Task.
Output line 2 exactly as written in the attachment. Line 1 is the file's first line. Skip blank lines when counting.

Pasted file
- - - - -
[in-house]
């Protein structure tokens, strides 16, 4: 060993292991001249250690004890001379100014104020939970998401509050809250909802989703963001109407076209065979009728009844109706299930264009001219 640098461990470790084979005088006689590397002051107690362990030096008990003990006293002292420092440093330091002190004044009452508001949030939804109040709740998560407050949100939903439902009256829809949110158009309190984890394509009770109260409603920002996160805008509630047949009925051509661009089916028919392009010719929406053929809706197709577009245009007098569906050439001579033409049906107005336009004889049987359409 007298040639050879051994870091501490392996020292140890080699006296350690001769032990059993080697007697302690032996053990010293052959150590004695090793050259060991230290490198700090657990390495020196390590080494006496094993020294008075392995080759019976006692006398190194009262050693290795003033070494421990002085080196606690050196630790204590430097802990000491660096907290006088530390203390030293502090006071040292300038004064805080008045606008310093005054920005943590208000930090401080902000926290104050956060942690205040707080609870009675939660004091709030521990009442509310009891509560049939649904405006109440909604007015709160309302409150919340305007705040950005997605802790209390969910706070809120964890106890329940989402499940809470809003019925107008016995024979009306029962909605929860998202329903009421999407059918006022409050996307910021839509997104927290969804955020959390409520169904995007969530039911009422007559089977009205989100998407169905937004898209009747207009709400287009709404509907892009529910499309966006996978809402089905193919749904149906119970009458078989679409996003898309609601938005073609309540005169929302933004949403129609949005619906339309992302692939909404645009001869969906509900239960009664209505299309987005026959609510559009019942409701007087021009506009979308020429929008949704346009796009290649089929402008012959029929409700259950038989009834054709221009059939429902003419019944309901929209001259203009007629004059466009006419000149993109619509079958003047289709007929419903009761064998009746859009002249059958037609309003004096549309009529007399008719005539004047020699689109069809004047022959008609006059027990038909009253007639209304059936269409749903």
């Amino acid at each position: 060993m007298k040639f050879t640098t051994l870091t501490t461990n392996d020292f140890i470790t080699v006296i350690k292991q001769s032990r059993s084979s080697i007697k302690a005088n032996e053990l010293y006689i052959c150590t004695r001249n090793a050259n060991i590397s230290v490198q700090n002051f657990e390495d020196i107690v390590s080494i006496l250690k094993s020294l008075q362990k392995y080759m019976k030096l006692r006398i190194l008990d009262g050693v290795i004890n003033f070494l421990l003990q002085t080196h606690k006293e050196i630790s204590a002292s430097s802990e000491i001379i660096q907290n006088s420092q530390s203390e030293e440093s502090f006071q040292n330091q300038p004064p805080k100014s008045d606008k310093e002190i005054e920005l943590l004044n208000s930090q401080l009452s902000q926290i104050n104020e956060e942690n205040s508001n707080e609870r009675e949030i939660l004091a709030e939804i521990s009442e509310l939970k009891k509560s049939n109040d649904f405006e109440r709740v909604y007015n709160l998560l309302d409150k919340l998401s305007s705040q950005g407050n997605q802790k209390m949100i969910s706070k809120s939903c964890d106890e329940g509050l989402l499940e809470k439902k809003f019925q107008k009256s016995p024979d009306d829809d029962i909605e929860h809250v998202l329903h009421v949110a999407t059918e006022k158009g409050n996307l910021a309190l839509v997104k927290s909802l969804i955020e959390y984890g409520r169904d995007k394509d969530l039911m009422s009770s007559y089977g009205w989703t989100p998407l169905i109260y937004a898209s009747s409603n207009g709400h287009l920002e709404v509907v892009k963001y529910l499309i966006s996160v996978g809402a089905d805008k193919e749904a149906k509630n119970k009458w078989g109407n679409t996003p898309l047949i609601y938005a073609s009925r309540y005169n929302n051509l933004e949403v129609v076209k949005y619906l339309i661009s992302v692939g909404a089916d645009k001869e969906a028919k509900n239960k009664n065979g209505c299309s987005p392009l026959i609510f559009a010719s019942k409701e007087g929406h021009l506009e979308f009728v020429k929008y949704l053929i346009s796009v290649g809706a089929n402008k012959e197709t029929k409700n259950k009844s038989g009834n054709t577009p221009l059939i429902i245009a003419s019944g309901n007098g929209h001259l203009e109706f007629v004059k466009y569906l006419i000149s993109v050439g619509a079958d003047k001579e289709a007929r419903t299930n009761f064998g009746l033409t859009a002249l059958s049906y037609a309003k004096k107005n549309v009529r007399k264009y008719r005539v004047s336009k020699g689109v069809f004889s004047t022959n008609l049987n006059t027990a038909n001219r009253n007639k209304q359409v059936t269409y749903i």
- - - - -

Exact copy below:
């Protein structure tokens, strides 16, 4: 060993292991001249250690004890001379100014104020939970998401509050809250909802989703963001109407076209065979009728009844109706299930264009001219 640098461990470790084979005088006689590397002051107690362990030096008990003990006293002292420092440093330091002190004044009452508001949030939804109040709740998560407050949100939903439902009256829809949110158009309190984890394509009770109260409603920002996160805008509630047949009925051509661009089916028919392009010719929406053929809706197709577009245009007098569906050439001579033409049906107005336009004889049987359409 007298040639050879051994870091501490392996020292140890080699006296350690001769032990059993080697007697302690032996053990010293052959150590004695090793050259060991230290490198700090657990390495020196390590080494006496094993020294008075392995080759019976006692006398190194009262050693290795003033070494421990002085080196606690050196630790204590430097802990000491660096907290006088530390203390030293502090006071040292300038004064805080008045606008310093005054920005943590208000930090401080902000926290104050956060942690205040707080609870009675939660004091709030521990009442509310009891509560049939649904405006109440909604007015709160309302409150919340305007705040950005997605802790209390969910706070809120964890106890329940989402499940809470809003019925107008016995024979009306029962909605929860998202329903009421999407059918006022409050996307910021839509997104927290969804955020959390409520169904995007969530039911009422007559089977009205989100998407169905937004898209009747207009709400287009709404509907892009529910499309966006996978809402089905193919749904149906119970009458078989679409996003898309609601938005073609309540005169929302933004949403129609949005619906339309992302692939909404645009001869969906509900239960009664209505299309987005026959609510559009019942409701007087021009506009979308020429929008949704346009796009290649089929402008012959029929409700259950038989009834054709221009059939429902003419019944309901929209001259203009007629004059466009006419000149993109619509079958003047289709007929419903009761064998009746859009002249059958037609309003004096549309009529007399008719005539004047020699689109069809004047022959008609006059027990038909009253007639209304059936269409749903």